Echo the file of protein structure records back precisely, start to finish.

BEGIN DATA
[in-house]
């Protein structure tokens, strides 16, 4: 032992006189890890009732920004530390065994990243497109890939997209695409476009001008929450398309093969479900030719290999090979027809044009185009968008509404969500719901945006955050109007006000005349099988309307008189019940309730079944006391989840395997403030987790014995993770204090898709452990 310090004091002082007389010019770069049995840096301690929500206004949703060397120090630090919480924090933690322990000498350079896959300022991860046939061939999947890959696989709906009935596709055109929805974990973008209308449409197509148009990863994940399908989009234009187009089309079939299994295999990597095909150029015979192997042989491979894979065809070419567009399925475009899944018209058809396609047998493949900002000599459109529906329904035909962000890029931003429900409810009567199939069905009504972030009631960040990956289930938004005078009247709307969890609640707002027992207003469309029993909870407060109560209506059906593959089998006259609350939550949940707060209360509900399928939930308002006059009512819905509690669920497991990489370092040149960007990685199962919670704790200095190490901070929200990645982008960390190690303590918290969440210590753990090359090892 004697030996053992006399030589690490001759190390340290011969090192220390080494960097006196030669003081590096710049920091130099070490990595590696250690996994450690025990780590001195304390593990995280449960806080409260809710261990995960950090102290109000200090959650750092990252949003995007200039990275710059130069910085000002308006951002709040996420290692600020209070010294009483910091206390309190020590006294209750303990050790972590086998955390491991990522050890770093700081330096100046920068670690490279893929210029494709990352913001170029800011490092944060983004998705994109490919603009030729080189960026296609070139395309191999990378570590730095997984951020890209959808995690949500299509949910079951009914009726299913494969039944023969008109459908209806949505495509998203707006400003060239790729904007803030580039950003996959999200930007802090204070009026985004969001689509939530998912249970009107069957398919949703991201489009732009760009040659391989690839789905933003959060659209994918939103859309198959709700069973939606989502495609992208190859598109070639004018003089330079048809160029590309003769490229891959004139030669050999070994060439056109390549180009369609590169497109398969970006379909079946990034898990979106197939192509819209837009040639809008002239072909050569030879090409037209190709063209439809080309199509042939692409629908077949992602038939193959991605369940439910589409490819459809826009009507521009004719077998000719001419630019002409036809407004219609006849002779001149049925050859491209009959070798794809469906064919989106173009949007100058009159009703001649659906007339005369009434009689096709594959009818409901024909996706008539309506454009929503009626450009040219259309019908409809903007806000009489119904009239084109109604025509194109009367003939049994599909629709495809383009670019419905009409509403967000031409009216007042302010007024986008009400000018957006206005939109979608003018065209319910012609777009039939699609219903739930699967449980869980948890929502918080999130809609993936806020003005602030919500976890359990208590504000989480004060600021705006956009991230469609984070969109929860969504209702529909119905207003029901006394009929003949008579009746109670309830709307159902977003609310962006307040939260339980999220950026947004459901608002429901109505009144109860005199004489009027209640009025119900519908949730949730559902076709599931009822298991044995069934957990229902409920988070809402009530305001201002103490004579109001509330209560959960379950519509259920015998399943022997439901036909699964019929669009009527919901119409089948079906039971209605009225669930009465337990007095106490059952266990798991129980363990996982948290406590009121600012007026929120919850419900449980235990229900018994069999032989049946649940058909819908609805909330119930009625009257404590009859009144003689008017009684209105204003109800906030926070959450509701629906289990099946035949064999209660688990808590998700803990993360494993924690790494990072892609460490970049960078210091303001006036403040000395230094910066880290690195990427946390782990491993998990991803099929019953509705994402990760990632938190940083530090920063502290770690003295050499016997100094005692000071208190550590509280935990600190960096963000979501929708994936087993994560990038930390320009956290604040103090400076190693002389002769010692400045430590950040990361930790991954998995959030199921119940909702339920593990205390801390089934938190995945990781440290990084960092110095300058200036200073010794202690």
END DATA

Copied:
[in-house]
């Protein structure tokens, strides 16, 4: 032992006189890890009732920004530390065994990243497109890939997209695409476009001008929450398309093969479900030719290999090979027809044009185009968008509404969500719901945006955050109007006000005349099988309307008189019940309730079944006391989840395997403030987790014995993770204090898709452990 310090004091002082007389010019770069049995840096301690929500206004949703060397120090630090919480924090933690322990000498350079896959300022991860046939061939999947890959696989709906009935596709055109929805974990973008209308449409197509148009990863994940399908989009234009187009089309079939299994295999990597095909150029015979192997042989491979894979065809070419567009399925475009899944018209058809396609047998493949900002000599459109529906329904035909962000890029931003429900409810009567199939069905009504972030009631960040990956289930938004005078009247709307969890609640707002027992207003469309029993909870407060109560209506059906593959089998006259609350939550949940707060209360509900399928939930308002006059009512819905509690669920497991990489370092040149960007990685199962919670704790200095190490901070929200990645982008960390190690303590918290969440210590753990090359090892 004697030996053992006399030589690490001759190390340290011969090192220390080494960097006196030669003081590096710049920091130099070490990595590696250690996994450690025990780590001195304390593990995280449960806080409260809710261990995960950090102290109000200090959650750092990252949003995007200039990275710059130069910085000002308006951002709040996420290692600020209070010294009483910091206390309190020590006294209750303990050790972590086998955390491991990522050890770093700081330096100046920068670690490279893929210029494709990352913001170029800011490092944060983004998705994109490919603009030729080189960026296609070139395309191999990378570590730095997984951020890209959808995690949500299509949910079951009914009726299913494969039944023969008109459908209806949505495509998203707006400003060239790729904007803030580039950003996959999200930007802090204070009026985004969001689509939530998912249970009107069957398919949703991201489009732009760009040659391989690839789905933003959060659209994918939103859309198959709700069973939606989502495609992208190859598109070639004018003089330079048809160029590309003769490229891959004139030669050999070994060439056109390549180009369609590169497109398969970006379909079946990034898990979106197939192509819209837009040639809008002239072909050569030879090409037209190709063209439809080309199509042939692409629908077949992602038939193959991605369940439910589409490819459809826009009507521009004719077998000719001419630019002409036809407004219609006849002779001149049925050859491209009959070798794809469906064919989106173009949007100058009159009703001649659906007339005369009434009689096709594959009818409901024909996706008539309506454009929503009626450009040219259309019908409809903007806000009489119904009239084109109604025509194109009367003939049994599909629709495809383009670019419905009409509403967000031409009216007042302010007024986008009400000018957006206005939109979608003018065209319910012609777009039939699609219903739930699967449980869980948890929502918080999130809609993936806020003005602030919500976890359990208590504000989480004060600021705006956009991230469609984070969109929860969504209702529909119905207003029901006394009929003949008579009746109670309830709307159902977003609310962006307040939260339980999220950026947004459901608002429901109505009144109860005199004489009027209640009025119900519908949730949730559902076709599931009822298991044995069934957990229902409920988070809402009530305001201002103490004579109001509330209560959960379950519509259920015998399943022997439901036909699964019929669009009527919901119409089948079906039971209605009225669930009465337990007095106490059952266990798991129980363990996982948290406590009121600012007026929120919850419900449980235990229900018994069999032989049946649940058909819908609805909330119930009625009257404590009859009144003689008017009684209105204003109800906030926070959450509701629906289990099946035949064999209660688990808590998700803990993360494993924690790494990072892609460490970049960078210091303001006036403040000395230094910066880290690195990427946390782990491993998990991803099929019953509705994402990760990632938190940083530090920063502290770690003295050499016997100094005692000071208190550590509280935990600190960096963000979501929708994936087993994560990038930390320009956290604040103090400076190693002389002769010692400045430590950040990361930790991954998995959030199921119940909702339920593990205390801390089934938190995945990781440290990084960092110095300058200036200073010794202690």